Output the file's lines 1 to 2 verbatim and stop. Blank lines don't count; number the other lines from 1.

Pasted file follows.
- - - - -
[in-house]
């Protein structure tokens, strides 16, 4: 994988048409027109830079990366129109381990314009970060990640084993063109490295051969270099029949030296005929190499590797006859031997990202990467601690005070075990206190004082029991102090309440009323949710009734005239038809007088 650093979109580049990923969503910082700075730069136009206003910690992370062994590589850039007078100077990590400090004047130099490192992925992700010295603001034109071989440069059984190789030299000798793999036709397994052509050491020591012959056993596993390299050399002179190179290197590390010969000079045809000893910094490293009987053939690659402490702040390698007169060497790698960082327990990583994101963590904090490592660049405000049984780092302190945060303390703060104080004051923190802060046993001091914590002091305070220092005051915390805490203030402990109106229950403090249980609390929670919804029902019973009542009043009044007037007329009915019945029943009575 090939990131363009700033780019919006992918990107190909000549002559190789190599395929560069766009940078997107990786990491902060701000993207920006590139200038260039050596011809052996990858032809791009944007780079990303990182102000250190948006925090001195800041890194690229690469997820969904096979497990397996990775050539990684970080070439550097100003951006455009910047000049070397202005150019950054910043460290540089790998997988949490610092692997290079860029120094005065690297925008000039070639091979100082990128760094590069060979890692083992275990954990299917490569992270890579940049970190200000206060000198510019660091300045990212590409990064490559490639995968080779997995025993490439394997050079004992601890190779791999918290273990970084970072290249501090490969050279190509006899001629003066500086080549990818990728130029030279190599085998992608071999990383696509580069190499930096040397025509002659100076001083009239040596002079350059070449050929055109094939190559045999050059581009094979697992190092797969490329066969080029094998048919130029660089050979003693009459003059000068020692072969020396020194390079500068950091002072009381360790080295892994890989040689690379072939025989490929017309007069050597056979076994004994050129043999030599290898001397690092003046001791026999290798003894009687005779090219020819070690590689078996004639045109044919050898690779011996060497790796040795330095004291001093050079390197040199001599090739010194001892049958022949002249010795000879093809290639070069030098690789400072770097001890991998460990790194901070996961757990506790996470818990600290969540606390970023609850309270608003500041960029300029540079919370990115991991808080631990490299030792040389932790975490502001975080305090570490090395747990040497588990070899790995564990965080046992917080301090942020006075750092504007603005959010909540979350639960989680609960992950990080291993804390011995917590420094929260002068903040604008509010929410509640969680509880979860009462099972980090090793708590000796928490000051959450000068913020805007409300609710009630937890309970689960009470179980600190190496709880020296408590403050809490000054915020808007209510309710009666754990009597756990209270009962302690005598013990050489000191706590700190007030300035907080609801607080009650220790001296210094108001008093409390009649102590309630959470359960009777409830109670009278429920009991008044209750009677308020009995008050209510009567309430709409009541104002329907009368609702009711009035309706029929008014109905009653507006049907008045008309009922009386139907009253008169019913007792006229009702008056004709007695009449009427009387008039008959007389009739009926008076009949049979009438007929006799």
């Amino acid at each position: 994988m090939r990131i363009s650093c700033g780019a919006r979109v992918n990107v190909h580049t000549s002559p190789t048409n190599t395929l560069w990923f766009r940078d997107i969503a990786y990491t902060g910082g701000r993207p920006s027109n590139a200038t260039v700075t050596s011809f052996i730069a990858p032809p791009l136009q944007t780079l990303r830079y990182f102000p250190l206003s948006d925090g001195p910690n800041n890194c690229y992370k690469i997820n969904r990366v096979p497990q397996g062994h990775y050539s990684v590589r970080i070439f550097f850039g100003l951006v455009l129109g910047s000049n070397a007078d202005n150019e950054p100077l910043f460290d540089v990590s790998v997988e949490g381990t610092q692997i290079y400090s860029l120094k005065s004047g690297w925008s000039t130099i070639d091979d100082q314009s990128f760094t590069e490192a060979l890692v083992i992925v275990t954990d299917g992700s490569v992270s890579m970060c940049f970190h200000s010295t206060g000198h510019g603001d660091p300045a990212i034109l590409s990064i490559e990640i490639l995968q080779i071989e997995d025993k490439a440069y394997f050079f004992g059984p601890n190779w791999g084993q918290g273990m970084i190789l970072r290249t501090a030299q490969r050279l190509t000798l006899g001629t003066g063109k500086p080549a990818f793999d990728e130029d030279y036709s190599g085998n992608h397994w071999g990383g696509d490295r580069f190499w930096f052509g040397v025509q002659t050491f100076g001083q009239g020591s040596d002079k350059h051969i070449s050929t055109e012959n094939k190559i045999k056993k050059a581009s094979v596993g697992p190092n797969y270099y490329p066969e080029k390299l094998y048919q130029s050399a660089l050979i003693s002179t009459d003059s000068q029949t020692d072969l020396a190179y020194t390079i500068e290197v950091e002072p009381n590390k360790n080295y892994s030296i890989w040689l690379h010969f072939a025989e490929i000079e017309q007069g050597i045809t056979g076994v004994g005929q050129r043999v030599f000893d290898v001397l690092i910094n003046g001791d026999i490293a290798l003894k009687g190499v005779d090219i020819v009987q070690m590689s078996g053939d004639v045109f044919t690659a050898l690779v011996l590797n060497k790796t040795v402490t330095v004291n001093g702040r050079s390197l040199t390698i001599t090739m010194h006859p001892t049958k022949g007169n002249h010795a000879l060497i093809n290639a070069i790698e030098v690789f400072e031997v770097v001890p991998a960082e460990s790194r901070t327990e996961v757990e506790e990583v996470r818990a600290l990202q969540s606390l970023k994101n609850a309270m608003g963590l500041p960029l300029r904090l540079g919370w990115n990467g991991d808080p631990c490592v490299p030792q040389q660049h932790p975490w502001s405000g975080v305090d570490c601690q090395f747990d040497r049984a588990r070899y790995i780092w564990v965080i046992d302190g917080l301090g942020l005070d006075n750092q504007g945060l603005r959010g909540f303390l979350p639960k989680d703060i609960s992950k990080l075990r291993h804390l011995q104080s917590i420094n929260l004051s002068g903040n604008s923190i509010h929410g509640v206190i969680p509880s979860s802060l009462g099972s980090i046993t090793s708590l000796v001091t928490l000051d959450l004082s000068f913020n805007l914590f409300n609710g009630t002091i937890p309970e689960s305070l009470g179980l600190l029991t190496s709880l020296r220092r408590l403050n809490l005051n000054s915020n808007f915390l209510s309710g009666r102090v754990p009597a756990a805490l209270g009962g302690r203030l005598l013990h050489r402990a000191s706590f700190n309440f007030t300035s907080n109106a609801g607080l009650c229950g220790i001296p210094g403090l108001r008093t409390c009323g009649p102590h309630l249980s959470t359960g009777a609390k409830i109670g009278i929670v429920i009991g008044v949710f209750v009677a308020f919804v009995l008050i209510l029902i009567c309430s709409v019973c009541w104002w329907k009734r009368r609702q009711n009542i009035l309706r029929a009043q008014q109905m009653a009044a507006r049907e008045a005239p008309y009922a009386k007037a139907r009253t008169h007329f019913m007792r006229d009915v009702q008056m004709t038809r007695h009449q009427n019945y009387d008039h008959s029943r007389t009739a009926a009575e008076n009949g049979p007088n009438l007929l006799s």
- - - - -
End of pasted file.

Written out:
[in-house]
């Protein structure tokens, strides 16, 4: 994988048409027109830079990366129109381990314009970060990640084993063109490295051969270099029949030296005929190499590797006859031997990202990467601690005070075990206190004082029991102090309440009323949710009734005239038809007088 650093979109580049990923969503910082700075730069136009206003910690992370062994590589850039007078100077990590400090004047130099490192992925992700010295603001034109071989440069059984190789030299000798793999036709397994052509050491020591012959056993596993390299050399002179190179290197590390010969000079045809000893910094490293009987053939690659402490702040390698007169060497790698960082327990990583994101963590904090490592660049405000049984780092302190945060303390703060104080004051923190802060046993001091914590002091305070220092005051915390805490203030402990109106229950403090249980609390929670919804029902019973009542009043009044007037007329009915019945029943009575 090939990131363009700033780019919006992918990107190909000549002559190789190599395929560069766009940078997107990786990491902060701000993207920006590139200038260039050596011809052996990858032809791009944007780079990303990182102000250190948006925090001195800041890194690229690469997820969904096979497990397996990775050539990684970080070439550097100003951006455009910047000049070397202005150019950054910043460290540089790998997988949490610092692997290079860029120094005065690297925008000039070639091979100082990128760094590069060979890692083992275990954990299917490569992270890579940049970190200000206060000198510019660091300045990212590409990064490559490639995968080779997995025993490439394997050079004992601890190779791999918290273990970084970072290249501090490969050279190509006899001629003066500086080549990818990728130029030279190599085998992608071999990383696509580069190499930096040397025509002659100076001083009239040596002079350059070449050929055109094939190559045999050059581009094979697992190092797969490329066969080029094998048919130029660089050979003693009459003059000068020692072969020396020194390079500068950091002072009381360790080295892994890989040689690379072939025989490929017309007069050597056979076994004994050129043999030599290898001397690092003046001791026999290798003894009687005779090219020819070690590689078996004639045109044919050898690779011996060497790796040795330095004291001093050079390197040199001599090739010194001892049958022949002249010795000879093809290639070069030098690789400072770097001890991998460990790194901070996961757990506790996470818990600290969540606390970023609850309270608003500041960029300029540079919370990115991991808080631990490299030792040389932790975490502001975080305090570490090395747990040497588990070899790995564990965080046992917080301090942020006075750092504007603005959010909540979350639960989680609960992950990080291993804390011995917590420094929260002068903040604008509010929410509640969680509880979860009462099972980090090793708590000796928490000051959450000068913020805007409300609710009630937890309970689960009470179980600190190496709880020296408590403050809490000054915020808007209510309710009666754990009597756990209270009962302690005598013990050489000191706590700190007030300035907080609801607080009650220790001296210094108001008093409390009649102590309630959470359960009777409830109670009278429920009991008044209750009677308020009995008050209510009567309430709409009541104002329907009368609702009711009035309706029929008014109905009653507006049907008045008309009922009386139907009253008169019913007792006229009702008056004709007695009449009427009387008039008959007389009739009926008076009949049979009438007929006799």